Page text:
Springfield – Trappers in Illinois are keeping a watchful eye on
animal rights groups that are causing what has become an annual
stir in neighboring states.
Born Free USA and other groups have been campaigning to ban certain
types of traps, but overall there’s been strong support for
trapping in both Congress and state legislatures, including in
Illinois, where lawmakers earlier this year voted in favor of
expanding muskrat seasons. In at least five states – including
neighboring Wisconsin – the right to trap has been explicitly
enshrined in the state constitution.
“Wildlife management should be left in hands of professionals,”
Dave Linkhart, a farmer and trapper who is a spokesman for the
National Trappers Association, said. “Where we’ve lost some ground
is in parts of the country where trappers are scarce or not
well-organized, and an uninformed or misinformed public gets on the
According to the U.S. Fish and Wildlife Service, there are about
150,000 trappers in the U.S. – only about 4,000 of them are in
Illinois. Here and in most states, trappers make little profit,
selling pelts at prices which range from roughly $15 for a beaver
to $ 6 for a raccoon and $2 for a muskrat.
Prices always fluctuate, and most trappers in Illinois say they are
in it only for the love of the sport.
“A trapper is a trapper, no matter the price of the pelt,” Mike
Smothers, who traps near the Shawnee National Forest in deep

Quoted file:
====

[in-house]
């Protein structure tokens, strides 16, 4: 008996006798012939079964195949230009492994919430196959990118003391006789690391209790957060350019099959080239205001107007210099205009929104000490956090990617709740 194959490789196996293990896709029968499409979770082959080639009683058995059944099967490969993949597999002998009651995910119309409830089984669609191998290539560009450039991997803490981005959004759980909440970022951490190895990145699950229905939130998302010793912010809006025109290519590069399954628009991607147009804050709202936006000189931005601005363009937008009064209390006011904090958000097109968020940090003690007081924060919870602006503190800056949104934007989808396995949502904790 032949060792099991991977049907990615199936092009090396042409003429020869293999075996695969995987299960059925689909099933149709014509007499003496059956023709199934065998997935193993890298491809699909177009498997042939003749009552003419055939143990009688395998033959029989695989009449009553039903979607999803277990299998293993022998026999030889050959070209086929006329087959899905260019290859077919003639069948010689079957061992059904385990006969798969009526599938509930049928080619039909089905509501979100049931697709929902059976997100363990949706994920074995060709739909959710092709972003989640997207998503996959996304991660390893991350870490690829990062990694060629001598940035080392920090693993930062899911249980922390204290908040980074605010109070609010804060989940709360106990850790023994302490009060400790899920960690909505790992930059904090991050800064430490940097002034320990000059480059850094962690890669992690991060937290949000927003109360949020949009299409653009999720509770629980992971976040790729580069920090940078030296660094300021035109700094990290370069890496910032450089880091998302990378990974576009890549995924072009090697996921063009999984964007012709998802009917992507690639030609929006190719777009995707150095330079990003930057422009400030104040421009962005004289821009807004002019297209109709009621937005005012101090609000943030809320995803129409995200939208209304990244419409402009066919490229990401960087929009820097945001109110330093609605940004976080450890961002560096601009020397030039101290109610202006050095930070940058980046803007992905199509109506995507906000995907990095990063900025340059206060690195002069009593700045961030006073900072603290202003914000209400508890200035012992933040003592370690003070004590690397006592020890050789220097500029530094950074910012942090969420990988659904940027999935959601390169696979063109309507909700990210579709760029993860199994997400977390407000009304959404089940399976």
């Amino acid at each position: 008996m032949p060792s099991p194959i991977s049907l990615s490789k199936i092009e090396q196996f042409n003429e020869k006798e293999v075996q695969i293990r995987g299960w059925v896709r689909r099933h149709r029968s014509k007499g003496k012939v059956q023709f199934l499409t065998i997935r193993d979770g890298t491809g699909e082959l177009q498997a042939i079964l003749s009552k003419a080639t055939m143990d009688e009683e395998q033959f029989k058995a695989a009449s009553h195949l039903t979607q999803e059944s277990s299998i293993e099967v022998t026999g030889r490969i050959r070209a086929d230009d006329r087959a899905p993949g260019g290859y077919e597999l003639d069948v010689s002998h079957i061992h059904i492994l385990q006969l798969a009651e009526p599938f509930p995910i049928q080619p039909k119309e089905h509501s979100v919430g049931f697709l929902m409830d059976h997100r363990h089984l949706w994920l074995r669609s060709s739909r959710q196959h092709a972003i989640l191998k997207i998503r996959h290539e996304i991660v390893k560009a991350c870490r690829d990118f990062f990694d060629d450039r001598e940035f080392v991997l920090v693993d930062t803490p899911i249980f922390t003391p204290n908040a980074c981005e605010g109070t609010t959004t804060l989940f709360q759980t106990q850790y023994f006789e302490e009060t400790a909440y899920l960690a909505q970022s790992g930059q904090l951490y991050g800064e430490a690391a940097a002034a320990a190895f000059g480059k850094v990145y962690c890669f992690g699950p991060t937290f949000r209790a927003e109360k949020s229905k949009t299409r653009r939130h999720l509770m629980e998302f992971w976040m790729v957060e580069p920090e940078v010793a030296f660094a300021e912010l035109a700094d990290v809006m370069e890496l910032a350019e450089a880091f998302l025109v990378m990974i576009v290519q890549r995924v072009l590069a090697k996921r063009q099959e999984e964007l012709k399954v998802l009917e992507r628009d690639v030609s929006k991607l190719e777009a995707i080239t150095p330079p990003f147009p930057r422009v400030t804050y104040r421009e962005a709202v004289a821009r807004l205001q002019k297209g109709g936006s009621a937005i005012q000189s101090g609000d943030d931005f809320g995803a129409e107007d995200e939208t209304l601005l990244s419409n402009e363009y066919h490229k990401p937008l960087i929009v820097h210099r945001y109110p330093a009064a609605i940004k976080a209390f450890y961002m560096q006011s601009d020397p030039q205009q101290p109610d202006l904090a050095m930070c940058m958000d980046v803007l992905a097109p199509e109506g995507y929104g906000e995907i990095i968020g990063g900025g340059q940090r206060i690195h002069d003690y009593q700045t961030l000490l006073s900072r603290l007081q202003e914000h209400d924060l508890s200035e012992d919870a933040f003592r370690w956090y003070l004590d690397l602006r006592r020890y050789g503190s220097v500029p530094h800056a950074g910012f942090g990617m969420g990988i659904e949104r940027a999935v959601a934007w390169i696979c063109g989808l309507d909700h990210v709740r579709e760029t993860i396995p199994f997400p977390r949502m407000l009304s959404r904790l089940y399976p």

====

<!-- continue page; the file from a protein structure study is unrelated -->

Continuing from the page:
southern Illinois, said. “The fact that more groups are trying to
ban trapping only unites us. We are focusing more on the coming
Among Illinois trappers, the love of trapping remains strong. The
Illinois Trappers Association had a good turnout for its annual
convention held in late summer. The annual gathering features
discussions and exchanges among the state’s trappers. At this
year’s convention, the ITA presented scholarships to two college
students studying furbearers and the “Trapper of the Year Award” to
Bryan Vanderkooi, of Mascoutah. Vanderkooi participated in many ITA
events throughout the past year, including the Youth Trappers Camp
and Wounded Warrior Project fishing tournament.
“I try to promote trapping to our youth,” Vanderkooi said after
being honored. “The sport needs to be passed on to young people so
trapping remains part of Illinois’ outdoors.”
Meanwhile, the state’s trapping seasons open Nov. 5 in the north
zone and Nov. 10 in the south zone. As trapping seasons near,
public site trapping opportunities are being made available.
DNR will conduct a number of drawings for trapping permits this
month at public sites:
n Two trapping permits will be awarded at a public drawing to be
held Oct. 24 at the site headquarters of Beaver Dam State
n Six trapping permits will be awarded at a public drawing to be
held Oct. 24 at the site headquarters of Horseshoe Lake State
n Four trapping permits will be awarded at a public drawing to be
held Oct. 29 at the site headquarters of Eldon Hazlet State